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Are Antioxidants Bad for the Heart?

A new study suggests this might be so

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Updated November 29, 2003

Dateline: August 20, 2001

Researchers from the University of Washington have reported that patients taking antioxidant vitamins in addition to statin and niacin therapy failed to increase their HDL cholesterol (the "good" cholesterol) as much as patients not taking antioxidants. These results, reported in the August 9, 2001 issue of Arteriosclerosis, Thorombosis, and Vascular Biology, are but the latest in a series of disappointing results in trials examining the ability of antioxidants to prevent heart disease.

It has long been believed that antioxidant supplements like vitamins E and C might help slow or even prevent the formation of plaques within coronary arteries. Indeed, several epidemiological studies seem to confirm that antioxidant vitamins can improve outcomes. As a result, millions of individuals (including many doctors) now routinely take vitamin E and C supplements.

Randomized trials have not been kind to antioxidants

During the last two years, a number of randomized trials using antioxidant vitamin supplements have finally been reported, and the results have generally been disappointing. Because of the failure of randomized trials to demonstrate a benefit from taking antioxidants, both the American Heart Association and the Institute of Medicine have released recent statements saying that, while a diet rich in antioxidant vitamins seems prudent, there is insufficient evidence to recommend using supplements of of vitamin C, vitamin E, beta-carotine, selenium, or other antioxidants to prevent heart disease.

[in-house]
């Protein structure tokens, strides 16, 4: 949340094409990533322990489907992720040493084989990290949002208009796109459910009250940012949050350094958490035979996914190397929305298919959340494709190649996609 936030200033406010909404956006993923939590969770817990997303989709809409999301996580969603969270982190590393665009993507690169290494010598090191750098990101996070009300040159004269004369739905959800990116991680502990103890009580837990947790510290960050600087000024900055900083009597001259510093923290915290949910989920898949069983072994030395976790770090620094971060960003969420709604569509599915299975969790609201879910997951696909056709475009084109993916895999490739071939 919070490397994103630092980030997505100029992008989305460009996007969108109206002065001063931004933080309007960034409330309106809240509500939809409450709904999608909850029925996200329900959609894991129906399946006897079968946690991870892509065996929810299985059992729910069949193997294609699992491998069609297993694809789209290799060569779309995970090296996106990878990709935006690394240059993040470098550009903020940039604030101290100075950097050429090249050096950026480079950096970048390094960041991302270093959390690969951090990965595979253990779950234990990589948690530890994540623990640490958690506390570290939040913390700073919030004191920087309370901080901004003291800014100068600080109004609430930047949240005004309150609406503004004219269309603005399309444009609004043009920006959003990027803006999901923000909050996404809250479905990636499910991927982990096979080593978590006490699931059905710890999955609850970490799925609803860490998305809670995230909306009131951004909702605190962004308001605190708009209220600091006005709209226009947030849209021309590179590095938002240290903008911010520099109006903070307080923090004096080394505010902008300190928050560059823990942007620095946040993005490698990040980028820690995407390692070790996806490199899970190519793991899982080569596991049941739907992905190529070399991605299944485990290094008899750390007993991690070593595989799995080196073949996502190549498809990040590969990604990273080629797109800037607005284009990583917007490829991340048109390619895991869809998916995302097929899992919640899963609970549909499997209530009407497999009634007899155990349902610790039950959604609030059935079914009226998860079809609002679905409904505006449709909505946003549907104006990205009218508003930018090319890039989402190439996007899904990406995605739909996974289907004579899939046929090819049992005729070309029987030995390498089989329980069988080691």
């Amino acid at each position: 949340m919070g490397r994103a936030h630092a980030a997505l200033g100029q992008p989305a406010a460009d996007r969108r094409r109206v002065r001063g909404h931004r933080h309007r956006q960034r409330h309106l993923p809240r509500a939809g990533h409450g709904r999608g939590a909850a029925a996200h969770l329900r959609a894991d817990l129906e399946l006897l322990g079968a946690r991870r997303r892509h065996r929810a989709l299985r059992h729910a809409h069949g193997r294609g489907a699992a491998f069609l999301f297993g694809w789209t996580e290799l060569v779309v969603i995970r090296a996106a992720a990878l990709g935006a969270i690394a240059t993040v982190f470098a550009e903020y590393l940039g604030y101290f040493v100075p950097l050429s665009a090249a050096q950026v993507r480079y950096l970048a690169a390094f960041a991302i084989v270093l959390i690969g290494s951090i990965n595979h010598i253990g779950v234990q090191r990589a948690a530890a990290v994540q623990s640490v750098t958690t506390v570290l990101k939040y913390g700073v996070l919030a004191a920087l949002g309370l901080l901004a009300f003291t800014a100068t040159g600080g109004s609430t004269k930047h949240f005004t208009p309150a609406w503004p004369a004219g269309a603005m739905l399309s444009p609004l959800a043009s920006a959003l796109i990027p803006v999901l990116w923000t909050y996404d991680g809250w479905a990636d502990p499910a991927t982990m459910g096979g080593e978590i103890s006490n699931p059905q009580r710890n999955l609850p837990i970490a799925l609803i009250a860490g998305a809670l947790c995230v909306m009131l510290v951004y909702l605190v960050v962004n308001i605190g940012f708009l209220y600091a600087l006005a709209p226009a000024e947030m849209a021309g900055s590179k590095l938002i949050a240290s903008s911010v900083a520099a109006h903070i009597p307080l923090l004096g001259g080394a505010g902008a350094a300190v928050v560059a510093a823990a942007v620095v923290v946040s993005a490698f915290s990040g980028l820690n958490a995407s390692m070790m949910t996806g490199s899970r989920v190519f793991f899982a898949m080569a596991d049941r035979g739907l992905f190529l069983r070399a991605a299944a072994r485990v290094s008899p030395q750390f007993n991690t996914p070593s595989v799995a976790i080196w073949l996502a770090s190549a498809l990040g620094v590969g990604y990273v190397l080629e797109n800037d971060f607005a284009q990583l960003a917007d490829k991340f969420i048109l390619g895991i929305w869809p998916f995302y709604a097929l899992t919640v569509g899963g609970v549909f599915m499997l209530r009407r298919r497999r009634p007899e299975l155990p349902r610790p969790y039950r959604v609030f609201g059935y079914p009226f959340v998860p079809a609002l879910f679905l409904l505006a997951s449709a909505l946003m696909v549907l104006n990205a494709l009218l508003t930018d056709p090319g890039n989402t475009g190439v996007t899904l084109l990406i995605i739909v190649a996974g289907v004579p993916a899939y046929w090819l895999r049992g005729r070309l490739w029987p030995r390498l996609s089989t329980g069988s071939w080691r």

The latest study suggests the possibility of harm

The study from the University of Washington, reported last week, brings up the possibility that antioxidant therapy may do more than merely fail to halt the progression of coronary artery disease. This new study suggests the possibility of harm.

In this trial, patients with coronary artery disease who also had low levels of HDL cholesterol were randomly assigned to one of 4 groups: 1) low-dose statin and niacin therapy; 2) low-dose statin and niacin therapy plus a cocktail of antioxidants; 3) a cocktail of antioxidants without statin and niacin, and 4) placebo. The cocktail of antioxidants consisted of vitamin E, vitamin C, beta-carotene, and selenium.  The study results showed that the increase in HDL levels seen in patients receiving statin-niacin therapy was eliminated when they also received the antioxidants. That is, in these patients the antioxidants were potentially harmful.

As it turns out, this "negative" finding is less than statistically perfect. (The finding that antioxidants would reduce HDL levels was not postulated ahead of time by the investigators, but instead was discovered in a routine review of their data, bringing up the possibility that the reported finding was a random data error instead of an actual physiologic phenomenon.) But the primary endpoints of the study also suggest that antioxidants blunt the benefits seen with statin-niacin therapy. (While patients receiving statin-niacin had a 4% reduction in coronary artery blockage, those who received antioxidants in addition to statin-niacin had a 7% increase in blockage. In contrast, those receiving antioxidants alone had a 15% increase in blockage, and those receiving placebo had a 34% increase in blockage.)

The bottom line: this new study seems to validate the unpopular stance on antioxidant supplements taken by both the American Heart Association and the Institute of Medicine.

What to do about antioxidants

DrRich is sorry to say that he must agree with the policy statements of the AHA and the IOM. So far, there is insufficient data from well-designed randomized trials to issue a general recommendation for people to take supplements of the antioxidant vitamins in order to prevent heart disease. Eating lots of fruits and vegetables - in other words, a good diet - seems the most prudent course at the moment.

But are antioxidants actively harmful? Based on data from randomized trials completed to date, it is likely that they are usually not harmful. But it does seem prudent to recommend that - especially if statins and niacin are being used in the attempt to increase HDL levels - either antioxidant supplements should be avoided, or at the very least, HDL levels should be remeasured both with and without antioxidant supplementation, in order to document whether those supplements are blunting the benefits of statin-niacin therapy.

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